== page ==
Chief Secretary to the Treasury commends IAAPS’ world leading R&I during visit
24th April, 2023
The Chief Secretary to the Treasury, John Glen MP, paid IAAPS a visit during a tour of some of the most innovative enterprises and institutions in the South West of England. He was joined by Toby Savage, Leader of South Gloucestershire Council, Alka Graham and Rachael Hunt, local Emersons Green councillors, as well as John Wilkinson, Director of the Western Gateway.
IAAPS’ Engineering Director Professor Rob Oliver and Professor Jonathan Knight, Vice President Enterprise at the University of Bath, provided an overview of the state-of-the-art facilities and capabilities onsite, including the pioneering R&I project pipeline into hydrogen technologies for the transport sector and some of the upcoming collaborations with major industry partners, including GKN Aerospace, among others. John Glen was notably impressed with the vital research that is being carried out at IAAPS and commended the significance of IAAPS’ work in the wider context of decarbonisation of the transport industry and the transition to net zero.
“It’s a phenomenal facility. I’m incredibly impressed by the world leading nature of the projects that are being undertaken here and are really contributing to the development of future technologies and their applications within the aerospace and automotive sectors. I’m delighted that numbers and concepts that I see in briefing papers on my desk are actually reality and the quality of the science and thinking here is remarkable,” he said.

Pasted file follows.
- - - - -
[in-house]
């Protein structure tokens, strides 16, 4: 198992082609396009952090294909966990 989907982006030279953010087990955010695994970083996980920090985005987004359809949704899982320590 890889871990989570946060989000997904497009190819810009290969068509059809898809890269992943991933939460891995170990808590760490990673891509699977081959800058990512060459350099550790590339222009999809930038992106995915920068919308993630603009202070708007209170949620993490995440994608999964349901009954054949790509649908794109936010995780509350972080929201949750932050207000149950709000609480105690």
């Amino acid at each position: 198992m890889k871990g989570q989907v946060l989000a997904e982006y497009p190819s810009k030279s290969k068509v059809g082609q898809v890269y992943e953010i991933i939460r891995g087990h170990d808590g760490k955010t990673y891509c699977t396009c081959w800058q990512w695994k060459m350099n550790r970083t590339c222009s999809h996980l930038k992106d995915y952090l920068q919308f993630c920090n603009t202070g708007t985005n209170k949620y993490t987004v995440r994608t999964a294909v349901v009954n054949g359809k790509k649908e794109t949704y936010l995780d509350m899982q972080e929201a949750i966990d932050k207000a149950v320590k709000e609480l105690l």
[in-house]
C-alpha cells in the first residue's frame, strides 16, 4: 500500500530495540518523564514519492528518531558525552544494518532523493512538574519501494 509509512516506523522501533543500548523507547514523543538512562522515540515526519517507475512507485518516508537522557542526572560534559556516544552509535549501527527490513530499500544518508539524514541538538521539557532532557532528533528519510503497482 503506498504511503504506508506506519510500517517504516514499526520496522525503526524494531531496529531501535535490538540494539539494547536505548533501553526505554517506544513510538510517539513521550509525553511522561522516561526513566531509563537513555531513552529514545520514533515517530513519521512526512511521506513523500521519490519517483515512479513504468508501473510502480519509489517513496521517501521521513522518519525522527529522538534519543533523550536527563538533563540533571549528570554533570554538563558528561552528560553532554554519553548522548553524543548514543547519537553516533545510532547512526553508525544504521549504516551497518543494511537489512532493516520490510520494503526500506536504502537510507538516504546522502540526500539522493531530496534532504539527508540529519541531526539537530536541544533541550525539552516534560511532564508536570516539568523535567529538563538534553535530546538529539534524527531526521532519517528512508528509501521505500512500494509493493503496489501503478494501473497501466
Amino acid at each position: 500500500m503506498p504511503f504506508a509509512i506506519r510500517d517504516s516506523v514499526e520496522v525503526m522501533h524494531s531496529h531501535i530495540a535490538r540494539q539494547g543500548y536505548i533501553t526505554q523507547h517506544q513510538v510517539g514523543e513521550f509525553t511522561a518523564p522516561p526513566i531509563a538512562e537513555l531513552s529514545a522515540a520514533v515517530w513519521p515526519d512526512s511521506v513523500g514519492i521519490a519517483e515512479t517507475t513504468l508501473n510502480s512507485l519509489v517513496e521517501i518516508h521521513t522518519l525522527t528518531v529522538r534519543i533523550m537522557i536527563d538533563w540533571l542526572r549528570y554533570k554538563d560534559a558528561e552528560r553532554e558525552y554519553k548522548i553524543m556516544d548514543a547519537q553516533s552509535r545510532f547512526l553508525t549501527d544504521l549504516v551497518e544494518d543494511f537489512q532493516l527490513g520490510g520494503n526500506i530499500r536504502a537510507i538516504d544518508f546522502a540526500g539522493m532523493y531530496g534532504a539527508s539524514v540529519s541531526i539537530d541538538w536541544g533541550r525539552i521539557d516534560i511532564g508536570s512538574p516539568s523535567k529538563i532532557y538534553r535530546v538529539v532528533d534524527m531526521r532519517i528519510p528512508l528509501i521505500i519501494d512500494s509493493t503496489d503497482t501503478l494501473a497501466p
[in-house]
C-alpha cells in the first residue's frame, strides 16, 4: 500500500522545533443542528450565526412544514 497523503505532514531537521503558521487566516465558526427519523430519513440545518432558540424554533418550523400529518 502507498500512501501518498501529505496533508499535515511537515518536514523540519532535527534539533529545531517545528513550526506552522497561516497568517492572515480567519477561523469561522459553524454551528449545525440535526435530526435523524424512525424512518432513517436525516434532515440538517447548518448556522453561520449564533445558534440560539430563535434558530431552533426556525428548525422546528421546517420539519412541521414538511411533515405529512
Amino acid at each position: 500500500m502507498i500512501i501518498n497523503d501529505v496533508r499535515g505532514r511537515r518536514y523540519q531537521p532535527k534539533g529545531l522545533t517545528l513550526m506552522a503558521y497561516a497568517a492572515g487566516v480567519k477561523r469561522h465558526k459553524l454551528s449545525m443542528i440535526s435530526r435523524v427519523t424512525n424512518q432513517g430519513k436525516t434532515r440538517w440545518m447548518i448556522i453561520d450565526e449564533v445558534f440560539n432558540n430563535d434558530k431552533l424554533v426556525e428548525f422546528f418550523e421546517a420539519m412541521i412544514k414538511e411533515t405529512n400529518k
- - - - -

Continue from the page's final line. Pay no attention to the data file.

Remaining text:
Professor Oliver commented: “It was a pleasure to welcome John Glen to IAAPS and to have the opportunity to showcase our capabilities and the work we do here in support of low carbon propulsion in the automotive, aerospace and marine sectors. His interest and engagement were greatly appreciated. It is very rewarding to see that he has come away with a better understanding of the impact of our R&I programmes on the future transport technologies and the pursuit to get to net zero, and I’m hopeful that this insight will help shape future policy around this hugely important topic.”